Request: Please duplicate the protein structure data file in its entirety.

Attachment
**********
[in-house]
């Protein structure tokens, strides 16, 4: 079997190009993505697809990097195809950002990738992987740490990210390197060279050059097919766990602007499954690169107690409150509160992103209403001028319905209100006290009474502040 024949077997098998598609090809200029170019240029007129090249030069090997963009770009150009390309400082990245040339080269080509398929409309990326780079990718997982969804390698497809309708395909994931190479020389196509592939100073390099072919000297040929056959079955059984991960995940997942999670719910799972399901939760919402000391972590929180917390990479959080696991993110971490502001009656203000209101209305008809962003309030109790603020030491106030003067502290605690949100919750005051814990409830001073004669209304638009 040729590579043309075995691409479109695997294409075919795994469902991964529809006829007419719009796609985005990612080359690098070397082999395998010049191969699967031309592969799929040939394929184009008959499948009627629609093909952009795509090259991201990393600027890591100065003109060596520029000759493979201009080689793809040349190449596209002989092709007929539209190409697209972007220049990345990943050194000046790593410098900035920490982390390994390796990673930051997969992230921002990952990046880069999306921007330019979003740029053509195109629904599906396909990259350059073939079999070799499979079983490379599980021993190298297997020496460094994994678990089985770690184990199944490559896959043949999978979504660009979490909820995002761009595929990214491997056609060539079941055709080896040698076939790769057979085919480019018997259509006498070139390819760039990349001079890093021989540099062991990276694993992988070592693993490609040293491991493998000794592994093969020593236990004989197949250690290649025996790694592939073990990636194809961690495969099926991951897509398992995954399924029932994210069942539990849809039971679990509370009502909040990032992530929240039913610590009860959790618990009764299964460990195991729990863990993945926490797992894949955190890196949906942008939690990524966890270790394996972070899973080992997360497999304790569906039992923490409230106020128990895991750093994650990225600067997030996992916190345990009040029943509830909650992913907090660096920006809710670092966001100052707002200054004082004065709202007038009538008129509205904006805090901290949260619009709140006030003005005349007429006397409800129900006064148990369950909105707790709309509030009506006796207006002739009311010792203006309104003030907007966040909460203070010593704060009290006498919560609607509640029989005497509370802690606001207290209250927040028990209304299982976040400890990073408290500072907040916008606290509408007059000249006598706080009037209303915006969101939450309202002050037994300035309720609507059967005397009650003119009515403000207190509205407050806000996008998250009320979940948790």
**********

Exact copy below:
[in-house]
């Protein structure tokens, strides 16, 4: 079997190009993505697809990097195809950002990738992987740490990210390197060279050059097919766990602007499954690169107690409150509160992103209403001028319905209100006290009474502040 024949077997098998598609090809200029170019240029007129090249030069090997963009770009150009390309400082990245040339080269080509398929409309990326780079990718997982969804390698497809309708395909994931190479020389196509592939100073390099072919000297040929056959079955059984991960995940997942999670719910799972399901939760919402000391972590929180917390990479959080696991993110971490502001009656203000209101209305008809962003309030109790603020030491106030003067502290605690949100919750005051814990409830001073004669209304638009 040729590579043309075995691409479109695997294409075919795994469902991964529809006829007419719009796609985005990612080359690098070397082999395998010049191969699967031309592969799929040939394929184009008959499948009627629609093909952009795509090259991201990393600027890591100065003109060596520029000759493979201009080689793809040349190449596209002989092709007929539209190409697209972007220049990345990943050194000046790593410098900035920490982390390994390796990673930051997969992230921002990952990046880069999306921007330019979003740029053509195109629904599906396909990259350059073939079999070799499979079983490379599980021993190298297997020496460094994994678990089985770690184990199944490559896959043949999978979504660009979490909820995002761009595929990214491997056609060539079941055709080896040698076939790769057979085919480019018997259509006498070139390819760039990349001079890093021989540099062991990276694993992988070592693993490609040293491991493998000794592994093969020593236990004989197949250690290649025996790694592939073990990636194809961690495969099926991951897509398992995954399924029932994210069942539990849809039971679990509370009502909040990032992530929240039913610590009860959790618990009764299964460990195991729990863990993945926490797992894949955190890196949906942008939690990524966890270790394996972070899973080992997360497999304790569906039992923490409230106020128990895991750093994650990225600067997030996992916190345990009040029943509830909650992913907090660096920006809710670092966001100052707002200054004082004065709202007038009538008129509205904006805090901290949260619009709140006030003005005349007429006397409800129900006064148990369950909105707790709309509030009506006796207006002739009311010792203006309104003030907007966040909460203070010593704060009290006498919560609607509640029989005497509370802690606001207290209250927040028990209304299982976040400890990073408290500072907040916008606290509408007059000249006598706080009037209303915006969101939450309202002050037994300035309720609507059967005397009650003119009515403000207190509205407050806000996008998250009320979940948790």